Vegetarianism: should it be just a personal matter?
I was twelve years old when I made the decision to become a vegetarian. It was 1972 and I grew up in a single-parent family that lived on a council estate, so it wasn’t exactly a common choice to make. My mother listened. She did once try to ignore my choice by serving me up a corned beef salad with boiled potatoes, a choice she knew I liked. But I ate around the meat and left it entirely intact on the plate. She never tried again.
I wasn’t sure whether that was out of respect for my choice or because of her extremely tight budget: she was a school cleaner and we scraped by on her tiny income and benefits. I suspect it was a little of both, though.
As a child my mother had gone hungry and also been made to eat some things she didn’t like. And as a result, my sister and I were never forced to eat anything and never sent to bed hungry. My choice wasn’t because I was on any kind of crusade, nor was it part of a wider lifestyle manifesto. It was simply that I no longer wanted to eat animals: they were my friends and I related to them more easily than many of the human beings in my life. I simply couldn’t countenance the killing and eating of my friends.
Nothing has changed for me in the intervening years; I’m still vegetarian and I still consider animals my friends and equals on this planet. I still, also, am not on a crusade to convert others to vegetarianism. Like my faith, I see it as something intensely personal that can only be embraced by an individual from her or his own choice. If my commitment and the meals I offer as hospitality inspire others to tread the same path, then I am honoured – just as I am if someone chooses to embrace faith because I inspire them through my lifestyle and ministry.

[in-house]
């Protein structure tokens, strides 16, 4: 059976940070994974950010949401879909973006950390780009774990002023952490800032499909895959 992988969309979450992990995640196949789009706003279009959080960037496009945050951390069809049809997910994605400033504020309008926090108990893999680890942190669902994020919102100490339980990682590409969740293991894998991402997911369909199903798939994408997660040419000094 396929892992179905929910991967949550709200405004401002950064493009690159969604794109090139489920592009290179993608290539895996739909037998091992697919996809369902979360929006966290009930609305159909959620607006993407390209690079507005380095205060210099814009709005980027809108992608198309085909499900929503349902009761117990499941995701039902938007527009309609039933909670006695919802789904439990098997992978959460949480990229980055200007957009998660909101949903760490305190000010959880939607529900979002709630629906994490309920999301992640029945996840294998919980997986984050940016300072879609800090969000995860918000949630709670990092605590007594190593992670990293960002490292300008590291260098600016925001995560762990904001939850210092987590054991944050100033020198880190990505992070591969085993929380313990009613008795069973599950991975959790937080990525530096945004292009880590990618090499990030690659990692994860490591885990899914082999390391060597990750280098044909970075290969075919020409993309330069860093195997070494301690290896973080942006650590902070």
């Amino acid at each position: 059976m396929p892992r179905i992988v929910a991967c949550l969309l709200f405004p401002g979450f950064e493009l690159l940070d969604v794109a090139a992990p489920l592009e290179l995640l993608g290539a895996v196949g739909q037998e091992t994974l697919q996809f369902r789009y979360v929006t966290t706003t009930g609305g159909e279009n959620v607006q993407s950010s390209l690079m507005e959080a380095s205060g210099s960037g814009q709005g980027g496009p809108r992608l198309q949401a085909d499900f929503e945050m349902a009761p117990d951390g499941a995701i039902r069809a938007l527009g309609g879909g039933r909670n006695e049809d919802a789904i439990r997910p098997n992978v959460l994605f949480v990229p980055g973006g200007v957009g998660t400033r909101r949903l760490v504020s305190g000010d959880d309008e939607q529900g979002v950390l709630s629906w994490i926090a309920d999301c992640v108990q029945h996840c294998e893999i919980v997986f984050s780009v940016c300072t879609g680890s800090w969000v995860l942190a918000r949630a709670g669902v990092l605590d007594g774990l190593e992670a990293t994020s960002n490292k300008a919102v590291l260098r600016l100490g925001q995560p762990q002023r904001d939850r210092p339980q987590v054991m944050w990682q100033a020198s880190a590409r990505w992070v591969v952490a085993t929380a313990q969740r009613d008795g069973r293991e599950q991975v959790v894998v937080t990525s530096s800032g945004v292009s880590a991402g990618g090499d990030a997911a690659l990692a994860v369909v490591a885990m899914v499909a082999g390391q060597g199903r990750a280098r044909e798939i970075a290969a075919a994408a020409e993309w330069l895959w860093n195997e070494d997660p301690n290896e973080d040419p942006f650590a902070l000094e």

As a twelve-year-old child, I didn’t situate my choice to be a vegetarian in the Christian faith. I already knew my Bible well enough to know that this was a pretty pointless exercise. I could play ‘pick ‘n’ mix’ with Bible texts. But that wouldn’t cancel out all those that endorsed not only the killing and eating of animals, but the classification of some as unclean and encouraging the sacrifice of animals as payment for human sin. By the time I became a vegetarian, I had made the decision that most of these texts were irrelevant in the twentieth century, and that the interpretation of the rest of them were suspect and biased in favour of a human arrogance I found unpalatable.
As an adult I have found animal-loving, vegetarian kindred spirits, hidden in amongst the familiar Bible narratives. As a result of the more familiar interpretations of our scriptures and the focus upon mainstream themes, these passages are easy to miss. Some years ago, during an ecumenical Lent course, I found myself leading a Bible study on the first chapter of Genesis. After we’d read the first of the two creation stories in Genesis, I asked the group what particular characteristic we’d learned about the community from whom this story came. It took a few minutes, with a handful of suggestions being made, but soon someone saw it: ‘They were vegetarian!’ she exclaimed. It’s easy to miss, in amongst all the other detail in the story:
It’s too easy to write off the people of ancient times as primitive and unsophisticated in their thought processes, but the truth is that we are really no different; the same yearnings and dreams of peace, justice and an idealist concept of a balanced world which were expressed centuries ago are also given voice by modern day vegetarians. This passage from Isaiah is one of the most well-known, carrying a palpable yearning in its poetry:
Founded in relationship
Although my decision to become a vegetarian wasn’t based upon biblical learning, it was absolutely founded in my spirituality and in my relationship with God, the giver and lover of all life. I can’t remember how I heard of St Francis, growing up in a very typical Anglican parish of the time, with few adornments and no mention of saints. Somehow he had entered my consciousness and captured my imagination as the saint who loved animals and called them his brothers and sisters. I loved him passionately and as a small child I wrote him a letter asking him for the gift of being able to talk to the animals. I must have recently seen the film Dr Dolittle!
I still think that it is largely in the wisdom of such communities as the Franciscans that we can find a spiritual interpretation of scripture to help us with our attitude to other species and to the wellbeing of our planet. While not all Franciscans today are vegetarian, there is still a focus on conscientious consumption and a respect and love of all creatures that is present in their rule of life.